We recently awarded a grant to Main Street Connect, a community-centered apartment complex and community center where 25% of the apartments are designated for adults with disabilities. We are funding Conversations Matter, their free four-part series of events on racial justice that concludes on February 9. One session focused on disabled people of color. We interviewed founder Jillian Copeland about the project, and centering disabled people in antiracist education.
Q: Can give a brief description of Main Street Connect? How old is the organization?
Main Street is a lot of things and often hard to describe. Main Street is a nonprofit. Main Street is an apartment and community center and most importantly, Main Street is an inclusive community providing a place for all people to belong. Our mission is to create dynamic opportunities through affordable, inclusive housing and community engagement so people of all abilities can live their best lives.
Q: How did you decide to found Main Street Connect?
I have four sons. My third son, Nicol has developmental disabilities and medical challenges. When he was about 14 years old I began to explore what his future would look like. It started with google searches which was the springboard to virtual visits and local research. I was extremely disappointed to find a lack of opportunities in inclusive housing, programming and employment and thought it was unacceptable. That thought was the moment Main Street was born.
Q: How did you come up with Conversations Matter? Has the project changed since its inception, due to COVID-19?
Our Conversations Matter series was conceived during a conversation I had with my dear friend Donte Brown…After the passing of George Floyd, Donte and I, along with the rest of the world, were outraged and sat down to have a conversation about what we could do–a Black male and white privileged female—to effect change. The next day I sat with my Main Street staff and shared this dialogue and experience. Being a leader in the equity and inclusion space, we determined we have a responsibility to start this critically important conversation and hopefully effect change.
Q: How did working with disabled people impact how you put the program together?
Creating an inclusive space for people to belong means that we serve and provide programming for all people—all ages, stages, cultures, races, etc….As we created our Conversation Matters, and as we create all of our programming, we understand universal design and inclusive strategies are needed so people of all abilities can access our programming. On our Conversations Matters resource page, we have provided resources of various reading levels and different modalities. Additionally, this series offers accessibility options including line captioning and sign language interpreters and various opportunities for feedback and evaluation. Lastly, we share agreements prior to starting our program to ensure all voices are heard and conversations are respectful.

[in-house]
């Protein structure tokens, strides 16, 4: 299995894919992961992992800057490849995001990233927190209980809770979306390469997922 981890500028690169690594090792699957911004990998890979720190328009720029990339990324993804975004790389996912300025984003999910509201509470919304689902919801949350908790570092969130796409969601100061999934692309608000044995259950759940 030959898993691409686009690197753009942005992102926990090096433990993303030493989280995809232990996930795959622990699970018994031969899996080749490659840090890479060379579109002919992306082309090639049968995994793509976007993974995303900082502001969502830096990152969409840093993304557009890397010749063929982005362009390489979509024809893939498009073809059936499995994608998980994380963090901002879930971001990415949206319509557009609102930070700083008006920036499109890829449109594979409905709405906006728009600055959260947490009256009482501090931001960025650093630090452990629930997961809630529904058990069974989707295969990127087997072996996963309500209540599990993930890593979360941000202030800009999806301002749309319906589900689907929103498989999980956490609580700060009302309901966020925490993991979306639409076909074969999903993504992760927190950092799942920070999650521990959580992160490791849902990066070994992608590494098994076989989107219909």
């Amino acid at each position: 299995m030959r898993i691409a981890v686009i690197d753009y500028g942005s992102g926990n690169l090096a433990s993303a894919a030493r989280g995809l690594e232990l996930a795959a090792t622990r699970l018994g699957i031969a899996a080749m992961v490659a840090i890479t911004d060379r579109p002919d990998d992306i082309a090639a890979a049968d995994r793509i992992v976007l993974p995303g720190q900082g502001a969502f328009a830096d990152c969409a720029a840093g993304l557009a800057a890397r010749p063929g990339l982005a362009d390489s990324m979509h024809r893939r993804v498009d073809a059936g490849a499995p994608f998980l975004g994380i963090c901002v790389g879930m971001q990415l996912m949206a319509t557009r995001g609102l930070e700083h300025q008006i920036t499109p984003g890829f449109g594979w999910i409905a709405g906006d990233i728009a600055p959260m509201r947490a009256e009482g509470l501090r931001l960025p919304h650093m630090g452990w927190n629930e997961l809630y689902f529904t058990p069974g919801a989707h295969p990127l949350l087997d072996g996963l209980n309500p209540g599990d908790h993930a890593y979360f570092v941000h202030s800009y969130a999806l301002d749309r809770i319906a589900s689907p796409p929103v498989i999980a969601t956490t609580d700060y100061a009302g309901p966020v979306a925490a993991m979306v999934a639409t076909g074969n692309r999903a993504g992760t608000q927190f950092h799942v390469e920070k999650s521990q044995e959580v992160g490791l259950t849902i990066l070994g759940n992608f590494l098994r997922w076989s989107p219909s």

Q: Could you discuss the role the humanities–like history and literature–play in the Conversations Matter? How do the humanities help in the overarching goals of Main Street Connect?
History and literature both play a huge role in our Conversation Matters series. We learn from history and from literature and both are used as resources and a springboard for these important conversations. Our first session in our series focused on local black history. We felt it was important to start there, so people understand what happened and how we arrived to our current state of injustice.
Q: What couldn’t the organization not accomplish without the Maryland Humanities grant?
We are so grateful to receive funds from Maryland Humanities. Our Conversation Matters series is free of charge to all of our 200 participants because of the funds we received from Maryland Humanities. Additionally we are able to give a stipend for our many incredible and inspiring presenters and panelists who shared their experiences and expertise and empowered and educated our audience.
Q: How did you react when Main Street Connect received the grant?
We were THRILLED when we learned we received the grant. We sent an email to the team and our thought partners which was replied with several smiley faces and celebratory emojis! Thank you to Maryland Humanities for validating the need for conversations like these to occur, for helping us promote social and racial justice. Thank you for providing an equitable space so we all have the opportunity to participate in conversations, to learn from our history and to take social action.
The final Conversations Matter event is February 9 and is open to the public. Previous events in the series are available to watch online. Learn more. Grantmaking at Maryland Humanities is supported by the National Endowment for the Humanities, the State of Maryland, and private donors. Grant awards are specifically funded by the Maryland Historical Trust in the Maryland Department of Planning. Disclaimer: The views and opinions expressed on our blog do not necessarily reflect the views or position of Maryland Humanities or our funders.